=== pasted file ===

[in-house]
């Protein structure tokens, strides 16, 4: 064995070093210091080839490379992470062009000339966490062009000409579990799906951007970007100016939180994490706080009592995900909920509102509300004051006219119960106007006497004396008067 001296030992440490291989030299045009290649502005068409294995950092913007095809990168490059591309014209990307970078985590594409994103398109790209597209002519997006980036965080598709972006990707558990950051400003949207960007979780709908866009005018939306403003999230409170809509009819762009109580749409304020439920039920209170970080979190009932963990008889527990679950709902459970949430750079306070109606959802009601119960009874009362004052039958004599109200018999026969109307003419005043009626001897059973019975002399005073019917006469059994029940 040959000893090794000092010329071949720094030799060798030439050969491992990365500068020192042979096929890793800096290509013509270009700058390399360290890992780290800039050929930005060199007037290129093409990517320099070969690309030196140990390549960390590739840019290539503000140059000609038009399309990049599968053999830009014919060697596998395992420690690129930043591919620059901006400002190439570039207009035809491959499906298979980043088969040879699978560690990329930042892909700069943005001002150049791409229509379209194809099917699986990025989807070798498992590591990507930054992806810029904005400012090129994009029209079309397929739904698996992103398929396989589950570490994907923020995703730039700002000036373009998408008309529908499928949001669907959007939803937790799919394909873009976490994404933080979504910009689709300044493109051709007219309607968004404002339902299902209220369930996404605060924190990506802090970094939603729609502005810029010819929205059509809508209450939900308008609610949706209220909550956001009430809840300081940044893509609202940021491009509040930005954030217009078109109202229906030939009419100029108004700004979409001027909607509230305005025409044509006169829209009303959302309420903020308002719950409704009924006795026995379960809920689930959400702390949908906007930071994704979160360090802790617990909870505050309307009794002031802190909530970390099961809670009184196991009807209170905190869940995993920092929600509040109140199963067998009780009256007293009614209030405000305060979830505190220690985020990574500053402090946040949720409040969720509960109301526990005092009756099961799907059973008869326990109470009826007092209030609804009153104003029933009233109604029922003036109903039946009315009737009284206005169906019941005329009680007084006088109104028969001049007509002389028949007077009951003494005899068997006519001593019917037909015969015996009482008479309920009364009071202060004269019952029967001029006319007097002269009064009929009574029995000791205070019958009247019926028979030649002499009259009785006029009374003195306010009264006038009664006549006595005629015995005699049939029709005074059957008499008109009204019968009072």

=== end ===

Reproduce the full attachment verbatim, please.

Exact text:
[in-house]
């Protein structure tokens, strides 16, 4: 064995070093210091080839490379992470062009000339966490062009000409579990799906951007970007100016939180994490706080009592995900909920509102509300004051006219119960106007006497004396008067 001296030992440490291989030299045009290649502005068409294995950092913007095809990168490059591309014209990307970078985590594409994103398109790209597209002519997006980036965080598709972006990707558990950051400003949207960007979780709908866009005018939306403003999230409170809509009819762009109580749409304020439920039920209170970080979190009932963990008889527990679950709902459970949430750079306070109606959802009601119960009874009362004052039958004599109200018999026969109307003419005043009626001897059973019975002399005073019917006469059994029940 040959000893090794000092010329071949720094030799060798030439050969491992990365500068020192042979096929890793800096290509013509270009700058390399360290890992780290800039050929930005060199007037290129093409990517320099070969690309030196140990390549960390590739840019290539503000140059000609038009399309990049599968053999830009014919060697596998395992420690690129930043591919620059901006400002190439570039207009035809491959499906298979980043088969040879699978560690990329930042892909700069943005001002150049791409229509379209194809099917699986990025989807070798498992590591990507930054992806810029904005400012090129994009029209079309397929739904698996992103398929396989589950570490994907923020995703730039700002000036373009998408008309529908499928949001669907959007939803937790799919394909873009976490994404933080979504910009689709300044493109051709007219309607968004404002339902299902209220369930996404605060924190990506802090970094939603729609502005810029010819929205059509809508209450939900308008609610949706209220909550956001009430809840300081940044893509609202940021491009509040930005954030217009078109109202229906030939009419100029108004700004979409001027909607509230305005025409044509006169829209009303959302309420903020308002719950409704009924006795026995379960809920689930959400702390949908906007930071994704979160360090802790617990909870505050309307009794002031802190909530970390099961809670009184196991009807209170905190869940995993920092929600509040109140199963067998009780009256007293009614209030405000305060979830505190220690985020990574500053402090946040949720409040969720509960109301526990005092009756099961799907059973008869326990109470009826007092209030609804009153104003029933009233109604029922003036109903039946009315009737009284206005169906019941005329009680007084006088109104028969001049007509002389028949007077009951003494005899068997006519001593019917037909015969015996009482008479309920009364009071202060004269019952029967001029006319007097002269009064009929009574029995000791205070019958009247019926028979030649002499009259009785006029009374003195306010009264006038009664006549006595005629015995005699049939029709005074059957008499008109009204019968009072």